eBay partners with third-party logistics on fulfillment
End-to-end fulfillment service provides opportunities for third-party logistics providers
John Paul Hampstead | Associate Editor, FreightWaves • 07.30.2019
E-commerce retailer eBay (NASDAQ: EBAY) announced on July 24 that it would launch an end-to-end fulfillment service called Managed Delivery in 2020. The move is intended to drive uniformity and improvements in service levels across eBay’s network of third-party sellers and bring it into closer competition with Amazon (NASDAQ: AMZN), which has made short transit times and low-cost delivery a key differentiator.
Unlike Amazon, though, eBay will partner with a number of third-party logistics providers (3PLs) on transportation, warehousing and packaging services. While Amazon has decided to in-source transportation and logistics – the point of investing more than $800 million on next-day Prime delivery – eBay is betting that outsourcing will be a faster and more capital-efficient way to scale.
Jason Lockard, senior vice president for enterprise at BlueGrace Logistics, a Tampa-based freight brokerage, spoke to FreightWaves by telephone about the recent entry by e-commerce companies into transportation markets.
Lockard said that eBay was trying to gain more visibility into and control over its inventory and supply chain so that it could improve service.
“The more control eBay has over the inventory and the supply chain, the more it can meet the demands of its customers,” Lockard said. “The bar has been set higher as it relates to being able to select something online and receive it at the front door without damage or exception.”
Amazon has built an extensive network of distribution and fulfillment centers as well as the transportation assets needed to move goods between the facilities. In April, FreightWaves reported on Amazon’s digital brokerage platform and then conducted further research on how shippers, carriers and brokers reacted to the news. FreightWaves found that shippers viewed Amazon’s digital brokerage platform perhaps less negatively than they should; after all, they have the most to lose by giving Amazon access to their supply chain data.
Lockard suggested that less sophisticated shippers focused on sales growth without worrying about giving up control to their most powerful competitor.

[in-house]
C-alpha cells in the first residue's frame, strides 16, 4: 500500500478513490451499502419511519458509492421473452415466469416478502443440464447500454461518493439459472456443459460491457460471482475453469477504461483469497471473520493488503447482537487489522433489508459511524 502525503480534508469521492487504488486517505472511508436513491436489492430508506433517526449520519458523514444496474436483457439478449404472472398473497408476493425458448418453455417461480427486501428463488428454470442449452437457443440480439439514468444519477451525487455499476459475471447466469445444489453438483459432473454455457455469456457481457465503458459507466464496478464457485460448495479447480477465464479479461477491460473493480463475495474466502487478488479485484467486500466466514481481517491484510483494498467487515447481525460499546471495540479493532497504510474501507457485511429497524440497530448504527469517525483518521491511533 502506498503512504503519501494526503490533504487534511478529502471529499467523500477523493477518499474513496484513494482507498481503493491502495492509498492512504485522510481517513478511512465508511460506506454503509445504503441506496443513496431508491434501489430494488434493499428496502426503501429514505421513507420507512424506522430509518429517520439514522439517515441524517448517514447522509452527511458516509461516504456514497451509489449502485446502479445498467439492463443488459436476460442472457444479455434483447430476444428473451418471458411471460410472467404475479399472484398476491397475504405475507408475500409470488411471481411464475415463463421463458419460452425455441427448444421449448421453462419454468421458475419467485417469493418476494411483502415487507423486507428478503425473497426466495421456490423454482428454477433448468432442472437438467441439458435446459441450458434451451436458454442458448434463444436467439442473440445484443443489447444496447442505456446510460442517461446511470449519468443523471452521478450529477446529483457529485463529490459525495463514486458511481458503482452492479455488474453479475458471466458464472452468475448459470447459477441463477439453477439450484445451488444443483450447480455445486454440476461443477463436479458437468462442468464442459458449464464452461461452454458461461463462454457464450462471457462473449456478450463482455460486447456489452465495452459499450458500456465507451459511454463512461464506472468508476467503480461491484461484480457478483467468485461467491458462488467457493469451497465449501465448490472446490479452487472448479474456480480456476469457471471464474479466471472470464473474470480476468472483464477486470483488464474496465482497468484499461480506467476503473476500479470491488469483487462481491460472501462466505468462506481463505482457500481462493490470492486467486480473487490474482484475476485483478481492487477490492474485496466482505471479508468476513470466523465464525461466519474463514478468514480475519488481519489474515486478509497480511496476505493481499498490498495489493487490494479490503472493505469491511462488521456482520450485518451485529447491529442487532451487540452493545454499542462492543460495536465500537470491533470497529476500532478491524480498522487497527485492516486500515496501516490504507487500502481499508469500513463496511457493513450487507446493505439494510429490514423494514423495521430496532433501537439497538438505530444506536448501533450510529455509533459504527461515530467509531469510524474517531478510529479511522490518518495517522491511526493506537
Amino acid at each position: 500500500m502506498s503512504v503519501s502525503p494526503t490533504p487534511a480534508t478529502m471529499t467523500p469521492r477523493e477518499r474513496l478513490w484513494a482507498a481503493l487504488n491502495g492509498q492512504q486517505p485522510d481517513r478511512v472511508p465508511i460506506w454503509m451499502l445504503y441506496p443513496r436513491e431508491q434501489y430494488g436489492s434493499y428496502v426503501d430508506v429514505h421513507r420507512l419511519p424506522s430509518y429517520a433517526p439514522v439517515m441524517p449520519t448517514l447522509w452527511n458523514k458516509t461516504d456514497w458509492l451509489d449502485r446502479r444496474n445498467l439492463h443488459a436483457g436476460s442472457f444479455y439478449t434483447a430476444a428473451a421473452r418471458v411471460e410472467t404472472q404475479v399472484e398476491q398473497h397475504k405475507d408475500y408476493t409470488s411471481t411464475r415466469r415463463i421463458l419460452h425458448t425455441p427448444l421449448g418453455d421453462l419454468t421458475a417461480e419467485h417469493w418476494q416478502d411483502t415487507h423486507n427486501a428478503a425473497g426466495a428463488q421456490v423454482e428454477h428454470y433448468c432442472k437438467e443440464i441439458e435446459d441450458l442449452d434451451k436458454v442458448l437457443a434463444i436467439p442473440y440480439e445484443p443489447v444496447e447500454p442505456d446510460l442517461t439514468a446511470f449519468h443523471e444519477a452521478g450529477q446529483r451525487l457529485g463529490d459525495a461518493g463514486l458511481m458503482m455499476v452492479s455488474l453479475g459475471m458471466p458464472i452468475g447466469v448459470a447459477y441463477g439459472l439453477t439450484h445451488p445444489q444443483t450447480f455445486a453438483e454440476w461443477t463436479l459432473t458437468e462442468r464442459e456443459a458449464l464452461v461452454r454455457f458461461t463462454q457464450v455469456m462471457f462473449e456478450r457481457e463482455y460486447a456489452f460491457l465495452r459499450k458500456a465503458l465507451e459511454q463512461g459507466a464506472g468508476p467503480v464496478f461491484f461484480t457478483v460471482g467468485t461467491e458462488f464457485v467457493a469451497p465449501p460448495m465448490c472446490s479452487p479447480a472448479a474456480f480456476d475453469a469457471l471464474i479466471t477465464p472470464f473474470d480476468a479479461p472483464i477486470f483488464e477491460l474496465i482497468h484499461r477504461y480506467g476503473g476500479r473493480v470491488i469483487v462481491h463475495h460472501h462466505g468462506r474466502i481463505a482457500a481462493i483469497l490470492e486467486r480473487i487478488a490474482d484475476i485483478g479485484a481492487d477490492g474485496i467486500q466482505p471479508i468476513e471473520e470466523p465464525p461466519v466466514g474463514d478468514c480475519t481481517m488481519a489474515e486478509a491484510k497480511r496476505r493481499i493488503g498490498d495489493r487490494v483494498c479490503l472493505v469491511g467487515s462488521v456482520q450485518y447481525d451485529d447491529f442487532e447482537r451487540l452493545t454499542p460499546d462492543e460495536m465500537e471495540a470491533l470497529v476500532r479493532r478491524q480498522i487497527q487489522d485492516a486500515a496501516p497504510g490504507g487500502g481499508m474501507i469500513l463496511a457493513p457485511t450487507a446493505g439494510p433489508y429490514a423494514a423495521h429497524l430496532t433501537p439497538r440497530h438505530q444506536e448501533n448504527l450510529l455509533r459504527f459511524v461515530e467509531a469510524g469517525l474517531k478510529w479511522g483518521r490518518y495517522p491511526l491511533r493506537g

“Non-savvy shippers just see demand and sales increasing,” Lockard said. “They don’t have buying power for carriers, and they start having exceptions and other issues. Amazon takes care of issues very quickly, putting it back on the suppliers.”
One of BlueGrace’s most important offerings to shippers trying to take advantage of e-commerce distribution channels is its proprietary load-planning technology, BlueShip. While BlueGrace’s core competence is domestic truckload and less-than-truckload freight brokerage, the company found that many of its customers needed help upstream to streamline their broad supply chain operations and increase efficiency.
“You’ve got to get creative to keep costs down and meet the expectations of the customer,” Lockard said. “Upstream it’s the expectations of the distribution center and the manufacturing facility to the distribution center, all the way up to raw materials planning.”
Rather than BlueGrace’s customers sending it shipment-level execution information, Lockard explained, the shippers pass along their orders and data about on-time and in-full requirements and desired delivery dates instead. Then BlueGrace creates a load plan and tells its customers how to build the shipments and when to move the freight, and the shipper works backwards from that.
“Too often shippers are trying to solve a warehouse or supply chain issue with a transportation solution,” Lockard said. “It’s very difficult to fix something at the end of the process,” he said, noting that faster information flows and streamlined upstream operations can take much of the pressure off of transportation providers.
After a very tight cycle when BlueGrace was trying to maintain service levels and keep its customers happy, Lockard said that capacity has opened back up. Over the past year, national tender rejections (OTRI.USA) have fallen from about 19 percent of all loads tendered by shippers to 4.2 percent, indicating that carriers have fewer options when it comes to selecting freight. Average spot prices (DATVF.VNU) have fallen alongside turndowns, from approximately $1.80/mile to $1.40/mile.
Now carriers are more willing to negotiate rates down and BlueGrace can re-establish some margin. It’s also a period when BlueGrace can use a bit of breathing room to re-evaluate its own processes and technology and improve how its brokers work.
“Anything that’s manual today is being evaluated,” Lockard said.